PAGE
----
Camera on or Camera off, that is the question!

May 04, 2021

Have You Ever Lied And Said Your Laptop Camera Doesn’t Work When In Fact You Just Don’t Want To Be On Camera?

During the last year of lockdown, we have had a serious lack of face time, with friends, family as well as colleagues. The only faces I get to stare at on a daily basis are my partner’s and the dog’s! As beautiful as they are, it’s not the same as seeing the variety of faces we’re used to at the office. At the beginning of COVID and our new work from home lifestyle, we kept our cameras on during our weekly team Zooms as it felt like the most equivalent thing to an in-person meeting. It also helped to lift our spirits during those early days when we couldn’t see the light at the end of the tunnel. Now, as we’re 1 year in and we’re finally able to return to being sociable in offices, I’m finding that ‘camera-on’ is becoming less frequent. Have we just got tired of seeing each other’s faces? Or tired of keeping up appearances with a practice we never really liked in the first place?

There’s definitely something nice about seeing someone’s face when you talk to them. Before covid, I used to ring my mum for a weekly chat using “a telephone number” - remember those? Now, it’s Facetime every time - and mum loves it! For family, I agree it’s a good thing to be able to see the faces of the people you love. In the workplace, however, I feel there is a certain expectation and presenteeism associated with being seen. There were some horror stories that came out last summer of some company bosses forcing employees to be on full-day zooms just so they could check staff were working!

I’m happy to say our workplace is nothing like this, but I’m still in the “Camera-Off” camp and here’s why…

Expectation:

Is video call replacing a F2F meeting or a phone call? Here at ISQ, we rarely used to have F2F meetings, we do everything by phone and online. So the expectation is they’re a replacement for the old-fashioned phone call. About a handful of times over the past year, I’ve started the meeting camera-off and been encouraged to turn my camera on so someone could see what I look like - even though I have a professional photograph of myself on my Zoom profile. It had a tendency to make me feel quite uncomfortable. I believe it should be the individual’s own choice whether they feel comfortable being seen, not whether the person they’re talking to wants to see them. 

Personal space:

Back in the old days, I could spend hours on a work phone call with no thoughts about what the other person looked like, now it seems everyone wants a glimpse into people’s personal lives. Some people have the luxury of their own home office space, others have set up a desk in their bedroom or lounge, trying to juggle working from home around other life admin. Early into the pandemic libraries and set builders were being inundated with calls from politicians or celebs trying to upgrade their background and make themselves appear more learned with shelves full of books. 

 
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Staring at yourself:

When we’re not checking out backgrounds, we’re staring at ourselves. Now I’m not saying we’re all really vain, but I do think we’re conscious we want to make a good impression. I find myself checking I look professional, no “up the nose” shots and generally trying not to look like a tit. It’s the online equivalent of checking your reflection in the mirror before walking out of the front door...only it could last for the whole meeting!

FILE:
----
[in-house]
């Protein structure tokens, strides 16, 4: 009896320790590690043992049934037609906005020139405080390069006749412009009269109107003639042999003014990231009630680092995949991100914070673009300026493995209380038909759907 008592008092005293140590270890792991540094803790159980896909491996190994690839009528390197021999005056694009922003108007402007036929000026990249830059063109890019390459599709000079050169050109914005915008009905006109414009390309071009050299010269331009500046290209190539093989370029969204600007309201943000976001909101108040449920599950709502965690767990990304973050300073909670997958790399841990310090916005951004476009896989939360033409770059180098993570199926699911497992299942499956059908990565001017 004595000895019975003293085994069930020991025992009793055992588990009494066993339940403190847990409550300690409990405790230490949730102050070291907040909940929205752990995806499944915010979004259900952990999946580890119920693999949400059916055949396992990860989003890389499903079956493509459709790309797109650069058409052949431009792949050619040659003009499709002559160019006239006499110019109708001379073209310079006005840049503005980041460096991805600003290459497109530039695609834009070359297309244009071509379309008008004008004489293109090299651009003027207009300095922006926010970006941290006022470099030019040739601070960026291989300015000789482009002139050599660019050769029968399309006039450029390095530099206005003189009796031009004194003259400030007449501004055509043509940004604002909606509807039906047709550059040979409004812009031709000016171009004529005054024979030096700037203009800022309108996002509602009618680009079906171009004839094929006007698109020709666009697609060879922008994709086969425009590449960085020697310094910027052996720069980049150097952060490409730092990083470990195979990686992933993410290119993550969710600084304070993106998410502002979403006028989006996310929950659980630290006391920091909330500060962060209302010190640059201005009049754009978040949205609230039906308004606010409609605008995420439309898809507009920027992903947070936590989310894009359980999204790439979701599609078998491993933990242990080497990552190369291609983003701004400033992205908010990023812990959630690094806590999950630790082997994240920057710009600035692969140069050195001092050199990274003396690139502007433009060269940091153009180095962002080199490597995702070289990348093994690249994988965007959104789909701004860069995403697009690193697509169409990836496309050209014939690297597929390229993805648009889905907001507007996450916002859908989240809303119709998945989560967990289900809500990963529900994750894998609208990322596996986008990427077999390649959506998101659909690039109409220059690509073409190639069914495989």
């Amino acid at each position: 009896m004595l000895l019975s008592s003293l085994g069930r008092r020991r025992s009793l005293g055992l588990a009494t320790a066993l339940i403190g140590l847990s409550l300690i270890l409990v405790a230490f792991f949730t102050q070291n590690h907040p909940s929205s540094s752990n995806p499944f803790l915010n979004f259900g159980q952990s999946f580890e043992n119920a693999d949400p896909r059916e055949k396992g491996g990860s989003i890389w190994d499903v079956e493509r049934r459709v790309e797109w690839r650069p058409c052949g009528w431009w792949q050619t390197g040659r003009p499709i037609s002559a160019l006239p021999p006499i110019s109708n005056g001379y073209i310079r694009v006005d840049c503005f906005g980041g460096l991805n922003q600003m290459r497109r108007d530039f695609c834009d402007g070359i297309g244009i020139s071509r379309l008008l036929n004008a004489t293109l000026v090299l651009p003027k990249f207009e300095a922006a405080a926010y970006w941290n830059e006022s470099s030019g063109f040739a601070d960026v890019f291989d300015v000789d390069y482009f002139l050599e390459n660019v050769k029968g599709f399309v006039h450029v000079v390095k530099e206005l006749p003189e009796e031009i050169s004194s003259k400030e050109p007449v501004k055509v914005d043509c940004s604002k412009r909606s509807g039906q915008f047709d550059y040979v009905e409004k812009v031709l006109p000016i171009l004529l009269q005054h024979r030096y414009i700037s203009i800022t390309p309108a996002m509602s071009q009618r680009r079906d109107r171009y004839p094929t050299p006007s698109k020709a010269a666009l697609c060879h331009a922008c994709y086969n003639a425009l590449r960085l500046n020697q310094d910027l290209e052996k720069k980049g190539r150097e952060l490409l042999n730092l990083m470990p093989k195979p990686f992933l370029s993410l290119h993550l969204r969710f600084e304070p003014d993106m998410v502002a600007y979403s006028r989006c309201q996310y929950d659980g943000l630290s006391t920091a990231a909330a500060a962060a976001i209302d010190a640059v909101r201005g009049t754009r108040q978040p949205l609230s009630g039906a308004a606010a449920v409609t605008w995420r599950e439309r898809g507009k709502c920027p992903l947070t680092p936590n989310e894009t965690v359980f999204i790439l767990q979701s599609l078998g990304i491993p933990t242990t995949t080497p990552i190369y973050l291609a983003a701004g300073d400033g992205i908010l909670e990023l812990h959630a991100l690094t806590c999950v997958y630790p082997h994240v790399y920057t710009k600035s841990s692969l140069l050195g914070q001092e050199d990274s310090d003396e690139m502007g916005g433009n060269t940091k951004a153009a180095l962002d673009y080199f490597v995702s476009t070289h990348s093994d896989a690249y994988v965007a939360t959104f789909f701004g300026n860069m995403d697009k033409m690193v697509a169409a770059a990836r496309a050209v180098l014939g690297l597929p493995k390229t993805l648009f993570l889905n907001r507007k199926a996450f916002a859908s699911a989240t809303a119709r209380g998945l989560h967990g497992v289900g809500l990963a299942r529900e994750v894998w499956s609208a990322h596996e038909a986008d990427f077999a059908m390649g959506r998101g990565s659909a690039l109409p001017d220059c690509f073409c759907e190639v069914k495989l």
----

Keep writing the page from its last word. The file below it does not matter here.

On-screen distractions & looking off-camera:

When we’re providing training, it’s important we explain things simply and clearly. We do this whilst looking at 2 screens, numerous programs, documents, pop up chat notifications, taking notes and reviewing documents, there’s enough going on on-screen and adding video in the mix is one distraction too many.

I often need to look at different screens, either to take notes or look something up whilst on a call, but then I find myself having to apologise for turning away from the camera, so that I don’t appear rude for not paying attention to the person speaking. Something I don’t have to worry about with the camera off.

Getting caught out whilst not looking presentable:

I’m one of these people that can’t go out in public without generally making myself look like I haven’t just rolled out of bed. In F2F meetings, I would make an extra effort to look a bit more professional. Nowadays, I quite often don’t see any fellow humans for days on end, so I don’t tend to make as much of an effort just to work from home! 

With the camera on and camera off debate, I find myself dreading someone may ask me “would you mind turning your camera on so we can see you?”….I’m thinking...*you really don’t want to see this face right now* So what do you say to that? Is admitting you don’t want to enough? Is it a bad look to say you don’t feel presentable?

Whilst I can appreciate that the suit and tie get-up works for many people, encouraging them to adopt a certain work vibe, how presentable I look does not affect my ability to do my job, but it does influence my decision on whether I want to be visible that day.

Conclusion

My day job is not hindered by my face being seen or unseen. I’m also fortunate that I’m able to do my job from most places, providing there is access to the interweb. I’d love to just be able to say “I’m working from home today” and for people to understand that means it’s ok to be camera-off. It is my choice whether or not I want to put my face and my camera on, and this may change depending on how I feel that day. So I'm voting camera-off. 

What About You? Are You Camera-On Or Camera-Off?

 

Written by Steph Yeates, Operations Manager at ISQ Crowdfunding

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